IBS-D is classified as “diarrhea-predominant” IBS. With all types of IBS, frequent abdominal pain or discomfort along with changed bowel habits are typical and can persist for many months or years. With diarrhea-predominant IBS, stools are usually loose and frequent, sometimes include mucus, and happen during the day while awake. These types of bowel movements are often accompanied by extremely uncomfortable abdominal cramps that are relieved after defecation.
Many people with IBS-D report being embarrassed by the condition and being held back from enjoying normal life events. Although there is no cure for IBS-D, there are plenty of treatment options to help keep symptoms at bay.
Diarrhea that frequently awakens a person from sleep is not typical for IBS-D and should be mentioned to your doctor.
What causes IBS-D?
Currently, researchers are not sure what causes IBS-D. However, we do know the characteristics and lifestyle factors that trigger IBS-D symptoms:
People with IBS often have heightened sensitivity in their gut, known as visceral hypersensitivity. Pain receptors in the intestines transmit pain signals during normal gut reactions (such as increased waste and gas), which is why people with IBS tend to experience pain during the digestive process.
All types of IBS are typically exacerbated by certain food triggers. While everyone’s food triggers are different, there are common foods to avoid with IBS such as caffeine, spicy foods, fried foods, artificial sweeteners, and large amounts of raw vegetables. These foods can be harder to digest and irritating to the gut.
There is a strong connection between the brain and gut called the gut-brain axis. While stress is not a direct cause of IBS, it does exacerbate pre-existing symptoms and can often occur in a cyclical nature.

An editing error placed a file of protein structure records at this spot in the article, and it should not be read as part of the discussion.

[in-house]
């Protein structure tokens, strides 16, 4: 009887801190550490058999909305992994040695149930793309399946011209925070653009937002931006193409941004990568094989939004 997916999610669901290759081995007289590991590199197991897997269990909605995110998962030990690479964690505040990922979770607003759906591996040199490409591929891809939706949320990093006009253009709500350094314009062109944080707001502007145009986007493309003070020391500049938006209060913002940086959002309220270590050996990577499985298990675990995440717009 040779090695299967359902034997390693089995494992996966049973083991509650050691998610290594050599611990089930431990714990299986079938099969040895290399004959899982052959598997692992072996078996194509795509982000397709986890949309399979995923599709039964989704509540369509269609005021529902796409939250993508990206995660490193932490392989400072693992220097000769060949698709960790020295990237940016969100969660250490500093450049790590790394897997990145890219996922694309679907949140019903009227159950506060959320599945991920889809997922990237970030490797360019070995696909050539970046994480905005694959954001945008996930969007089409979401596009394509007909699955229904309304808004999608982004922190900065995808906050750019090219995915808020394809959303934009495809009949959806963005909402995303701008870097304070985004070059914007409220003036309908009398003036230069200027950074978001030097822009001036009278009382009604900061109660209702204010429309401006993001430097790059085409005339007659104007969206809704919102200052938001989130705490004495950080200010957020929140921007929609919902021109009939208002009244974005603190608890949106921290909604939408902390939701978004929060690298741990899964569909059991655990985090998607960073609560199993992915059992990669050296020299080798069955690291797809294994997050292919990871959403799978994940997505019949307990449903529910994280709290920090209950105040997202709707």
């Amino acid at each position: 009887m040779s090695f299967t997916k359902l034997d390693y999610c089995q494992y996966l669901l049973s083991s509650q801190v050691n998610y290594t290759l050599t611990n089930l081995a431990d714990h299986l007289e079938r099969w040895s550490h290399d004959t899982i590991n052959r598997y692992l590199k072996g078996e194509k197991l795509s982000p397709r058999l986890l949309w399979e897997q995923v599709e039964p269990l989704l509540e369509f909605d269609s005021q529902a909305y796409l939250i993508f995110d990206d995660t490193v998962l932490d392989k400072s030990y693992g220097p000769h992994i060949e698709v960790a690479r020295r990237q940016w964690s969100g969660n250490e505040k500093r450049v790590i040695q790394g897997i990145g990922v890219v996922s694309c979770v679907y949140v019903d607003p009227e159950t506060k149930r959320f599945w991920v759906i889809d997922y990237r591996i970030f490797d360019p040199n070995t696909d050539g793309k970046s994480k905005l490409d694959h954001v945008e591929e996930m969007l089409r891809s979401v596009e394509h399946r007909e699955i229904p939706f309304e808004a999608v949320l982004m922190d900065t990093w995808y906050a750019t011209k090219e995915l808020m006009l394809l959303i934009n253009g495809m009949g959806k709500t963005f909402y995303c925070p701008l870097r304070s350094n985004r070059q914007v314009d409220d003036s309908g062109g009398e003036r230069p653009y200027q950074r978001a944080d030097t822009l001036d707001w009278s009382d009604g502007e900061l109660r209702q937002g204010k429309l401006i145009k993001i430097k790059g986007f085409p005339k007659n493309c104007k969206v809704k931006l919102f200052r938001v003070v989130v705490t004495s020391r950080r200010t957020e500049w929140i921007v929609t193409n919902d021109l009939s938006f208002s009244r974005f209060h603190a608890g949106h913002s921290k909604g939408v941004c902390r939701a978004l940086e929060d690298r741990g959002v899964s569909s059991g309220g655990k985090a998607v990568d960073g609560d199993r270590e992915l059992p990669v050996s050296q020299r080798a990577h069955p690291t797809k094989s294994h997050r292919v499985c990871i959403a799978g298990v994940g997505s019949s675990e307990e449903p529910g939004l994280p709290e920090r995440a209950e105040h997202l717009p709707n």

Hormones are a common trigger for IBS symptoms, which is why women are disproportionately affected by this condition. Many women find that IBS-D symptoms are worse around their menstrual cycle.
Are there changes I can make to alleviate my IBS-D?
Figuring out how to deal with IBS-D can be complicated and frustrating, as different approaches work for different people. Our preferred treatment methods include diarrhea-prominent IBS diet and lifestyle modification. In extreme cases, there are supplements and medications available that can help alleviate symptoms.
Diarrhea-prominent IBS diet tips:
- Eat smaller, more frequent meals
- Reduce caffeine intake.
- Include moderate exercise regularly (link to IBS and exercise blog- don’t have link yet)
- Decrease or quit smoking
- Avoid alcohol
- Avoid caffeine
- Consume vegetables cooked vs. raw
Best supplements for IBS-D
The best supplement for IBS-D is a fiber supplement, such as psyllium husk (Metamucil). However, before starting a supplement, we recommend increasing soluble fiber naturally through diet. Food sources rich in soluble fiber include oats, peas, beans, apples, citrus, carrots and barley. Soluble fiber will help to add bulk to the stool and slow down motility.
Exercise can help alleviate IBS symptoms. However, monitor your workout length and intensity closely. Higher intensity workouts speed up gastric motility, so people with IBS-D may experience severe symptoms during or after a vigorous workout (If you’ve ever heard of the term “runner’s diarrhea”, it’s a real thing). However, not all people with IBS-D will react negatively to high intensity exercise. Try varying your workouts to determine how much exercise your body can handle. The bottom line is, the best type of exercise is what works for you. Check out some of our IBS-friendly activities below:
- Leisurely biking
- Bodyweight strength training
- Organized sports
- Low impact aerobics
- Tai Chi
- Rock climbing
Does IBS-D put me at risk for any other conditions?
Risk factors for IBS include:
- Abnormal (too fast or slow, or too strong) movements of the colon and small intestines
- Hypersensitivity to pain caused by gas or full bowels
- A viral or bacterial infection of the stomach and intestines (gastroenteritis)
- Small intestinal bacterial overgrowth (SIBO)
Are there medical reviews that I can read about IBS-D?
Yes, there certainly are! The scientific community continues to research IBS-D and test ways to improve its treatment:
Kaitlyn Willwerth is a Registered Dietitian at OnPoint Nutrition. Kaitlyn's work focuses on providing individualized health and lifestyle coaching and, most importantly, support. She is a Certified LEAP Therapist and has also completed the Monash University 'Low FODMAP Diet for IBS' online training course for health professionals.